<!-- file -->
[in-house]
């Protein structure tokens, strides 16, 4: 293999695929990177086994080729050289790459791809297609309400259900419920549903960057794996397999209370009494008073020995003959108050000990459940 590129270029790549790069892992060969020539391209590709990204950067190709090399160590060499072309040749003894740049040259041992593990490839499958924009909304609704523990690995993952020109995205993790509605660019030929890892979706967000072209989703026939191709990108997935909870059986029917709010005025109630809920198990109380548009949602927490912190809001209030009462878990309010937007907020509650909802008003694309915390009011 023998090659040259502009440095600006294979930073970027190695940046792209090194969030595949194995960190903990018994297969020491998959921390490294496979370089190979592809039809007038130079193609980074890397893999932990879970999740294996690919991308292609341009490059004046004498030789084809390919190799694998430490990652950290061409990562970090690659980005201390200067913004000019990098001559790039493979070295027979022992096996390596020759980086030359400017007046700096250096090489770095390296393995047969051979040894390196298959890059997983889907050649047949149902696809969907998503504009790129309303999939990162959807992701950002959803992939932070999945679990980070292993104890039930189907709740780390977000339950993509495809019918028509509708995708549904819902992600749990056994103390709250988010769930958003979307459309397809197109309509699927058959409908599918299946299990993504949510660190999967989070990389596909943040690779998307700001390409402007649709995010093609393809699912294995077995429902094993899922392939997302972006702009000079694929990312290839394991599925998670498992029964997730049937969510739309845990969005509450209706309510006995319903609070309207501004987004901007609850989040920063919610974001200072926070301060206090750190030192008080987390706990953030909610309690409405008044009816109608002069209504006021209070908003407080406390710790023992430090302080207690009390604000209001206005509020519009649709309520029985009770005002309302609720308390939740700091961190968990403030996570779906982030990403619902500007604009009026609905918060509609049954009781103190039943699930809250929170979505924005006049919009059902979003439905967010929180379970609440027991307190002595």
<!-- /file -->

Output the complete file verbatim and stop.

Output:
[in-house]
């Protein structure tokens, strides 16, 4: 293999695929990177086994080729050289790459791809297609309400259900419920549903960057794996397999209370009494008073020995003959108050000990459940 590129270029790549790069892992060969020539391209590709990204950067190709090399160590060499072309040749003894740049040259041992593990490839499958924009909304609704523990690995993952020109995205993790509605660019030929890892979706967000072209989703026939191709990108997935909870059986029917709010005025109630809920198990109380548009949602927490912190809001209030009462878990309010937007907020509650909802008003694309915390009011 023998090659040259502009440095600006294979930073970027190695940046792209090194969030595949194995960190903990018994297969020491998959921390490294496979370089190979592809039809007038130079193609980074890397893999932990879970999740294996690919991308292609341009490059004046004498030789084809390919190799694998430490990652950290061409990562970090690659980005201390200067913004000019990098001559790039493979070295027979022992096996390596020759980086030359400017007046700096250096090489770095390296393995047969051979040894390196298959890059997983889907050649047949149902696809969907998503504009790129309303999939990162959807992701950002959803992939932070999945679990980070292993104890039930189907709740780390977000339950993509495809019918028509509708995708549904819902992600749990056994103390709250988010769930958003979307459309397809197109309509699927058959409908599918299946299990993504949510660190999967989070990389596909943040690779998307700001390409402007649709995010093609393809699912294995077995429902094993899922392939997302972006702009000079694929990312290839394991599925998670498992029964997730049937969510739309845990969005509450209706309510006995319903609070309207501004987004901007609850989040920063919610974001200072926070301060206090750190030192008080987390706990953030909610309690409405008044009816109608002069209504006021209070908003407080406390710790023992430090302080207690009390604000209001206005509020519009649709309520029985009770005002309302609720308390939740700091961190968990403030996570779906982030990403619902500007604009009026609905918060509609049954009781103190039943699930809250929170979505924005006049919009059902979003439905967010929180379970609440027991307190002595």